Traffic & Safety Committee: February 2016 Safety Update

I would like to start by briefly reminding everyone to ensure that they shouldn’t leave valuables inside their cars when they are parked and left for even a minute. The general trend of car clouts, in the last few years, is to not force entry into a vehicle that is locked. So taking valuables with us, and then locking our cars is a smart precaution. The reason I mention this is that for the past several months we have received reports of at least a couple of vehicles a month being ransacked and property taken. There is no identified pattern or description of any suspects at this time. However, should anyone see people, seemingly without rhyme or reason, trying door handles on parked cars call our deputy sheriffs and alert them.
For many of us we first saw a hoverboard in the movie Back to the Future and it was operated by Michael J. Fox who used the levitating skateboard device as a mode of transportation similar to a Segway human transporter. This idea seemed like a great opportunity, and since that time, enterprising manufactures have been developing a host of self-balancing platforms with two wheels that are electronically propelled.
This could facilitate transportation from one location to another nearby location without the operators having to exert themselves. These devices initially proved to be popular in England and with students primarily attending east coast colleges. However, their safety has continued to be questioned. Since their introduction in England they been temporarily banned, and their use has been stopped or curtailed at many of the universities on the east coast. It seems that stability in close quarters and uneven surfaces are major safety concerns. Just recently, the coach of the Carolina Panthers issued an order forbidding his players from using these devices.
I recently spoke with an old time surfer who described this platformed device as a skateboard that travels sideways.
Without doing much research he bought his teenage son one as a gift. Of course the young man was thrilled, but only momentarily. The family soon learned that the son was too young according to the new law to operate the device in a public place. It seems that for the next two years he is going to have to be content operating his hoverboard inside his house or go to a private property.
Effective January 1, Assembly Bill #604, went into effect and technically legalized Electrically Motorized Boards (EMBs). They aren’t hoverboards as they don’t levitate. Briefly, the new law set standards for the EMBs and operators: It is quite clear now that all operators of these boards must be at least 16 years old and wear a bicycle helmet (Section 21291 Cal V.C.); The speed limit while operating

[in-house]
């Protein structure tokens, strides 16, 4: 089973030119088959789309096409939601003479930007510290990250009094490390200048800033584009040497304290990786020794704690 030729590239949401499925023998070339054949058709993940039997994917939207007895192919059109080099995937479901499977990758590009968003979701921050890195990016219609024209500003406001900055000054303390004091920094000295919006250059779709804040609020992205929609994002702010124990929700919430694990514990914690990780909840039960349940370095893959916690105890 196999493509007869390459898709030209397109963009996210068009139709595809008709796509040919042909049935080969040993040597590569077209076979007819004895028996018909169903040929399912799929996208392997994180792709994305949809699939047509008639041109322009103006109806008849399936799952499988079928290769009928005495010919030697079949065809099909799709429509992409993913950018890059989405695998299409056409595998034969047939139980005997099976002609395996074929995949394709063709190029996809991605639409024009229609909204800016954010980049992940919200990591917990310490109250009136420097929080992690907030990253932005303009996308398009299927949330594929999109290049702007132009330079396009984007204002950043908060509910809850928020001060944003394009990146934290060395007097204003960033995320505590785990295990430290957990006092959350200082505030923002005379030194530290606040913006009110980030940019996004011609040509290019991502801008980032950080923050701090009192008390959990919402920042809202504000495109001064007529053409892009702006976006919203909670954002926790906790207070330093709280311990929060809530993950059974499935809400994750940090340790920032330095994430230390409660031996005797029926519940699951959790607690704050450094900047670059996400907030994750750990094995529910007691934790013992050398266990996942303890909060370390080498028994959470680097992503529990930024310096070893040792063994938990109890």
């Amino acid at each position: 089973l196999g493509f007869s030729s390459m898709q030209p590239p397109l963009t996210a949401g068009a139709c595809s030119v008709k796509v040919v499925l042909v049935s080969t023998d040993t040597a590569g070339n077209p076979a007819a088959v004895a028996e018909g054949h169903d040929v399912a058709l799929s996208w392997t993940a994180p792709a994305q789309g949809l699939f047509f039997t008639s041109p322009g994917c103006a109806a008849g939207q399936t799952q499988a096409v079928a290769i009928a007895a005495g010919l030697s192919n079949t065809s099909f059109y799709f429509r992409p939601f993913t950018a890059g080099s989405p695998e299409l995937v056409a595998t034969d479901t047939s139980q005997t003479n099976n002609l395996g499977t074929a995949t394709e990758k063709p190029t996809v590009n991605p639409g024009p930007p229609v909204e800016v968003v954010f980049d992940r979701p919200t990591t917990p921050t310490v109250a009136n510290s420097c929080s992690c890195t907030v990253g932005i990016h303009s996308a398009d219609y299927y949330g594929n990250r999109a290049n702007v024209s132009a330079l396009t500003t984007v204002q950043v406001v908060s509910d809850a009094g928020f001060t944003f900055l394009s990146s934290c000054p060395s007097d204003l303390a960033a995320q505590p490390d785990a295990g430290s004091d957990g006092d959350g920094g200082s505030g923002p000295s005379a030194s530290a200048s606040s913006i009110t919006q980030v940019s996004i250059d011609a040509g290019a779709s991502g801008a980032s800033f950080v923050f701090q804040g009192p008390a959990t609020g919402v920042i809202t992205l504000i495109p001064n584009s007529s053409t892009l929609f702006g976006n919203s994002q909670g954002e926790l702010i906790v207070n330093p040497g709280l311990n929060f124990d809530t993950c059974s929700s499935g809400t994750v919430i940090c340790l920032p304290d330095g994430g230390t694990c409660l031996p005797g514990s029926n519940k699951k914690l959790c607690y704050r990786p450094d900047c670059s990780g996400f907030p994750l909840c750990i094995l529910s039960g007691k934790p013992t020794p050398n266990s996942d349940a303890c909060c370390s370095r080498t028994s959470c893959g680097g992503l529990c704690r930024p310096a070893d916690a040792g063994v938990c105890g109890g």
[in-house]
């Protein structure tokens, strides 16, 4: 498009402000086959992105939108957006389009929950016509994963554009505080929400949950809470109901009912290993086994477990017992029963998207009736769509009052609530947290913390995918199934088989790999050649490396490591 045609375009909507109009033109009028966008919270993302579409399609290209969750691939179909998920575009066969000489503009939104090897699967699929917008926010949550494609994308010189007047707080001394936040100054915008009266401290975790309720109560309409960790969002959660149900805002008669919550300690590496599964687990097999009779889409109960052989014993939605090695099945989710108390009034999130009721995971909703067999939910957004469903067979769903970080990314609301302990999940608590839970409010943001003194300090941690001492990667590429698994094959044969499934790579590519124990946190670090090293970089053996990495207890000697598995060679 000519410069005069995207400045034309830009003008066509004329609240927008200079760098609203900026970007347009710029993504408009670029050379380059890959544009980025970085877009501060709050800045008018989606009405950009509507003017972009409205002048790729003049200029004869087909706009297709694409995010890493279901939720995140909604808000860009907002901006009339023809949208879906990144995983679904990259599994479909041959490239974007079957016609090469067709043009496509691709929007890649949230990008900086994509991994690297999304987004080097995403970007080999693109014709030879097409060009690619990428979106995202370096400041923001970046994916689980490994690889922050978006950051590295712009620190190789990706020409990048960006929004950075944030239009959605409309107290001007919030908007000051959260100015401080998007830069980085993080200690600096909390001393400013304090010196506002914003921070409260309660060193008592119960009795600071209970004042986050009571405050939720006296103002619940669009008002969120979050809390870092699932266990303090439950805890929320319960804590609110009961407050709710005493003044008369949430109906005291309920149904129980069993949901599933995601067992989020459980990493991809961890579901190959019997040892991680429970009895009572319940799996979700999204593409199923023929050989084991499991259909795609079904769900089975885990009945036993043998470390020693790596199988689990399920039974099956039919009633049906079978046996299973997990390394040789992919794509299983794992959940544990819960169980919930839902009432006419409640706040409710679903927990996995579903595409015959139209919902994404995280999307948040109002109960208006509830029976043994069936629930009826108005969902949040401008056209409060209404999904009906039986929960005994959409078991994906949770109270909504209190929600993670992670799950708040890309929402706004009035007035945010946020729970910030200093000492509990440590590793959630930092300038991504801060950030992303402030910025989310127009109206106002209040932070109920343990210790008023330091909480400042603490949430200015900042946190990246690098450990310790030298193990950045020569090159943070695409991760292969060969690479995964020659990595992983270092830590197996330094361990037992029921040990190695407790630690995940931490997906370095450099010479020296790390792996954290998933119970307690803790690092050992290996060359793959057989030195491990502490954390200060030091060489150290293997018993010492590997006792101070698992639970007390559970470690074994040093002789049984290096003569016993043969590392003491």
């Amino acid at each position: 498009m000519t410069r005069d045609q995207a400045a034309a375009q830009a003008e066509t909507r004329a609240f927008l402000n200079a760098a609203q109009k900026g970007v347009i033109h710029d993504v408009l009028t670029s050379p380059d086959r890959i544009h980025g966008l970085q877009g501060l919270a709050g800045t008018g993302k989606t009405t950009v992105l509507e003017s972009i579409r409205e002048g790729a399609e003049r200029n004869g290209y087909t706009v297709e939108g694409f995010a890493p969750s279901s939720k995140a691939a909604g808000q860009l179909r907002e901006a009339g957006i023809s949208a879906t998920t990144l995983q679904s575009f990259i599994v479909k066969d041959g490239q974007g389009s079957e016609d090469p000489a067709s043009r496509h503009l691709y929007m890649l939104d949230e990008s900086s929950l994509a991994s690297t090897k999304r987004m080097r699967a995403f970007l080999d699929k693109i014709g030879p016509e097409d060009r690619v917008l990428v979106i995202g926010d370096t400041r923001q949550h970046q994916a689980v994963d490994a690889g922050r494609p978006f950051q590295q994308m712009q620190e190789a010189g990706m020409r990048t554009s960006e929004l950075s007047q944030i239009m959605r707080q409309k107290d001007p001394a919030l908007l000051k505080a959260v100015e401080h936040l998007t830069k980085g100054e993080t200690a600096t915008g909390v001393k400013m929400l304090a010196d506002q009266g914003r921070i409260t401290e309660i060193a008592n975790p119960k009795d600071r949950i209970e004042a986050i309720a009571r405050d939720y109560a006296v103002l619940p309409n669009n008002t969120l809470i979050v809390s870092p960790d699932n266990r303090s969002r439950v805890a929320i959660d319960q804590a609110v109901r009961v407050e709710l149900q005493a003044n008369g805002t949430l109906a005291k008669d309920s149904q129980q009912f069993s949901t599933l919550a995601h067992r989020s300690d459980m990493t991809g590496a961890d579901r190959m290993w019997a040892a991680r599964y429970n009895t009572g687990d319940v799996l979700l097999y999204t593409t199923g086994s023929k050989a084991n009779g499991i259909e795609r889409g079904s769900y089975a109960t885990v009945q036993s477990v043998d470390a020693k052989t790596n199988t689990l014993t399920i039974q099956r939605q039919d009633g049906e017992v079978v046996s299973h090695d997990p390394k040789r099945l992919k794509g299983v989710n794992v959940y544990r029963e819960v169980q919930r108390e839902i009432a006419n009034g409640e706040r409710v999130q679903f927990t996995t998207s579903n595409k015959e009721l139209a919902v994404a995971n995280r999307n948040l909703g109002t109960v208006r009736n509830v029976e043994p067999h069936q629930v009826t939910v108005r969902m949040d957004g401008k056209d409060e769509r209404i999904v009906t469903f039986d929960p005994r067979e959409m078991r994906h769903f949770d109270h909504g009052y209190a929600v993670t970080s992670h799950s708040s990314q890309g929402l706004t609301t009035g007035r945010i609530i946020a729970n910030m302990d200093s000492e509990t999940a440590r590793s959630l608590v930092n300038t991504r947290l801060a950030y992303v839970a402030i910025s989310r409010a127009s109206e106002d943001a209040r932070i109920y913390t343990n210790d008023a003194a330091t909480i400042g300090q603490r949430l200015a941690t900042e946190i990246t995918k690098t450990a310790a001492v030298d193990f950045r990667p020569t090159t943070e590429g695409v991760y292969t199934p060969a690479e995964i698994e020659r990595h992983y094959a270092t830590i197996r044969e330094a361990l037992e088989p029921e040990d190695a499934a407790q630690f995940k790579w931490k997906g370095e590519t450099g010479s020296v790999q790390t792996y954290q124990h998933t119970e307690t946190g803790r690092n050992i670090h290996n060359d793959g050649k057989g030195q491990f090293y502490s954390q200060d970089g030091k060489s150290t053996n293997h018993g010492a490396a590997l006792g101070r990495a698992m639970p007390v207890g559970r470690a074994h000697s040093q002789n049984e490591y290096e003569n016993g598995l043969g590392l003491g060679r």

EMBs is 15 MPH; They may not be operated on a roadway where the speed limit is greater than 35 MPH; if they are to be operated during hours of darkness the operator must have or wear a white light in front that is visible 300′ and a red light visible 500′ feet to the rear, in addition to two white or yellow lights visible 200′ to either side.
Note: our rules and regulations prohibit the use of devices such a EMBs from being operated on our sidewalks, common areas and walkways.
The state Fire Marshal’s office has issued warnings regarding EMBs or Self Balancing Scooters, and their
potential to burst into a fire. It appears that the prime time of concern is during the period when the batteries are being charged. They suggest that the charging phase be monitored during its entirety.
I suggest that the entire warning by the marshal be reviewed before storing the device.
Drone activity is expected to pick up in the next few months and several folks have asked about restrictions on this activity that has the potential to pose a safety issue and become an annoyance. Contact with a flying drone can well cause a serious injury to a person or damage to a property.
Some laws reflect that a property owner has a right to airspace a certain height immediately above his property but other decisions counter that. The final authority on the topic, for the time being, is the Federal Aviation Administration (FAA). To ensure for the best possible control of drones all must be registered with the FAA by February 16, 2016. The FAA requires commercial drone users actually have a pilots license, and places careful restrictions over them. However, for the recreational drone users they require that they must use common sense and follow safety guidelines which restricts flights to below 400 feet, keeps the device within line of sight of the operator and not fly it over unprotected people or cars.
—Tim Murphy

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